The Harvard Study of Adult Development has followed 700 men—and now in some cases, their families— from the 1930s until today and has identified what helps make people happy and healthy.
Born out of the study was the book The Good Life: Lessons from the World's Longest Scientific Study of Happiness, authored by the study’s current leaders, Robert Waldinger and Marc Schulz. The authors conclude:
"For 84 years (and counting), the Harvard Study has tracked the same individuals, asking thousands of questions and taking hundreds of measurements to find out what really keeps people healthy and happy...
"[O]ne crucial factor stands out... [I]t's not career achievement, or exercise, or a healthy diet. Don't get us wrong; these things matter (a lot). But one thing continuously demonstrates its broad and enduring importance:
"[I]f we had to take all 84 years of the Harvard Study and boil it into a single principle for living, one life investment that is supported by similar findings across a wide variety of other studies, it would be this:
"Good relationships keep us healthier and happier. Period." (Emphasis added.)
In this month where we celebrate National Marriage Week, what more fitting message could there be? Relationships matter!
The study identified nine simple habits that can put you on track for a healthier and happier life:
These tips apply to any relationship in our lives, but no earthly relationship is more important than the marriage relationship and the family that typically develops from that relationship. That tells us promoting marriage and family is one of the best things we can do to help people be happier and healthier.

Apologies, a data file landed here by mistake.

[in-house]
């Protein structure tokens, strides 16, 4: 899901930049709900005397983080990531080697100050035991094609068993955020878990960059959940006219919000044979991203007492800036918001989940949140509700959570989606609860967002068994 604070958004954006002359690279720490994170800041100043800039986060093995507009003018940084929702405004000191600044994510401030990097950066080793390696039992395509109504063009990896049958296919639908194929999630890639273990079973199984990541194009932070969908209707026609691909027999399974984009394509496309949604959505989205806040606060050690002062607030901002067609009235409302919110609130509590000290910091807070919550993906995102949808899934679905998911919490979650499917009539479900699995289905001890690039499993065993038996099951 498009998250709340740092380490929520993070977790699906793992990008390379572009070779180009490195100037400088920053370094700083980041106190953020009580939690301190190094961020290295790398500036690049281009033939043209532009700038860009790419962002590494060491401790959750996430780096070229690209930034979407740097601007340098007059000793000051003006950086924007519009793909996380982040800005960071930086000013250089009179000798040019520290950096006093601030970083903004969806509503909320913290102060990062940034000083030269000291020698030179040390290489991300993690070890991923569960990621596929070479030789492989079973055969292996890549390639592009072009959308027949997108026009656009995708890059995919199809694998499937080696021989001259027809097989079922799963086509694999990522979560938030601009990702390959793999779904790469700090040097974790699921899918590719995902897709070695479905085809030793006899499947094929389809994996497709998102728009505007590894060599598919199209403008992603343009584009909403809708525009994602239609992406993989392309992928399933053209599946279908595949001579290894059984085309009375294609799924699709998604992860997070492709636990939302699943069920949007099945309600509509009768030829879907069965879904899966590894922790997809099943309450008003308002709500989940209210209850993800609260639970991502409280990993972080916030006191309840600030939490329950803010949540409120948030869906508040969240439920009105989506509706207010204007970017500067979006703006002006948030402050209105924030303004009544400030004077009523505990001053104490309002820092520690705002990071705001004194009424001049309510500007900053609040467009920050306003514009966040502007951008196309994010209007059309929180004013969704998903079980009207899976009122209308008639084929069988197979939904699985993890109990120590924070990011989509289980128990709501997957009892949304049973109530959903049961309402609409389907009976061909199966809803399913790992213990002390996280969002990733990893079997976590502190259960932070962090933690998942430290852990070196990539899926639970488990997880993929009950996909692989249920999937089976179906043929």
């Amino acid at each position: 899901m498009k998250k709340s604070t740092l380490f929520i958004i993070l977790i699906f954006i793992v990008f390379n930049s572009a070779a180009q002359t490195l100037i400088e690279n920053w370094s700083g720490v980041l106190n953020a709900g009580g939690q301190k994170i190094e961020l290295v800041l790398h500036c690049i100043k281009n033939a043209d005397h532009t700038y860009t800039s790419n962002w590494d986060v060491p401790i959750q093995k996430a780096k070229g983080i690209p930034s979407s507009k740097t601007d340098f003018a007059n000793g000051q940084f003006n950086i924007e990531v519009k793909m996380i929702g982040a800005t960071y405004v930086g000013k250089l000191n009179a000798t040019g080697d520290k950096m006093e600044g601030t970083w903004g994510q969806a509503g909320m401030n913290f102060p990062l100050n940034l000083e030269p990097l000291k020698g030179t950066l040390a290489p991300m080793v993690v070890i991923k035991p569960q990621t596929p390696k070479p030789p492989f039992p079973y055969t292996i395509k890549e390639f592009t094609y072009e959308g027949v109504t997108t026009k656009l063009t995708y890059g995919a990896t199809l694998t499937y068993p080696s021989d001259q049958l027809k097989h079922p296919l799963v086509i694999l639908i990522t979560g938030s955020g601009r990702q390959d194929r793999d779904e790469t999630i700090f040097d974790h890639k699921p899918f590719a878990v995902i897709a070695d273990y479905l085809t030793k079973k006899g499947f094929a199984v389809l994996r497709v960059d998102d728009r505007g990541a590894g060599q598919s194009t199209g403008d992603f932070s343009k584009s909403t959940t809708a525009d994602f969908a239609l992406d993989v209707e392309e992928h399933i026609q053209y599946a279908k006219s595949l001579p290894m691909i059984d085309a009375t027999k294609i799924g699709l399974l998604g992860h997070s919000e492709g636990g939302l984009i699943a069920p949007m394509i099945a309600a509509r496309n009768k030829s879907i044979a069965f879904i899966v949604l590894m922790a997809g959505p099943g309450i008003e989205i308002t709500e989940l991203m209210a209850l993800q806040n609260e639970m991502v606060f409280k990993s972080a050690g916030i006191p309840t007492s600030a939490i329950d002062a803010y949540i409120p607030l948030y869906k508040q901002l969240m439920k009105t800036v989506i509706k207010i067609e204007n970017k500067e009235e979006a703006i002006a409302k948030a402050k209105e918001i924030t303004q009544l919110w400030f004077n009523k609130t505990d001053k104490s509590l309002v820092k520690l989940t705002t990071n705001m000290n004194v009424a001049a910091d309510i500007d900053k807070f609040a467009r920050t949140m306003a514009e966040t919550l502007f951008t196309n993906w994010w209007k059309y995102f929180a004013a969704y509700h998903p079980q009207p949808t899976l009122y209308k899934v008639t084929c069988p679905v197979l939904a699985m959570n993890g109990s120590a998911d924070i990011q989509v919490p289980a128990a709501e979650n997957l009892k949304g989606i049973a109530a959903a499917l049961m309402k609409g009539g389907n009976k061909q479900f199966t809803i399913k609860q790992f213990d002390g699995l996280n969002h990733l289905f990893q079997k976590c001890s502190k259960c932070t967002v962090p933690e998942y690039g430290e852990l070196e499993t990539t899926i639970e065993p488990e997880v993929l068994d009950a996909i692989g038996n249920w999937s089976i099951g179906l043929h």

For those who see most of life from an economic perspective, especially those in government, consider the economic impact of having more people who are happier and healthier. When divorce rates go down, everyone profits financially since each divorce in Wisconsin has public costs of about $30,000. Healthier people means significant health care and insurance savings.
Think about how the relationships in our own family (relationships we may take for granted!) could flourish if we make a conscientious effort to incorporate these nine habits into our daily lives. Such efforts pay off right now, but they also are an investment in the future. Children who grow up in homes where they see their married dad and mom in a healthy, growing relationship are more likely to want that and actually seek it for themselves. Strong family relationships can have very huge generational impact.
Of course, no relationship is more important than the one we are designed to have with God the Father, through His Son Jesus Christ. Biblical Christianity is all about relationships. Jesus told us that greatest commandment is that we are to love the Lord with all our heart, soul, and mind, and that the second greatest commandment is like the first: love our neighbor as ourselves. Those words almost scream “relationships.” It really shouldn’t surprise us that relationships, especially in marriage and family, create happiness and good health. And the happier and healthier individuals are, the better off society is in general.
This is Julaine Appling for Wisconsin Family Council reminding you the prophet Hosea said, “My people are destroyed for lack of knowledge.”
We Advocate, Educate, And Network To Preserve Wisconsin Family Values!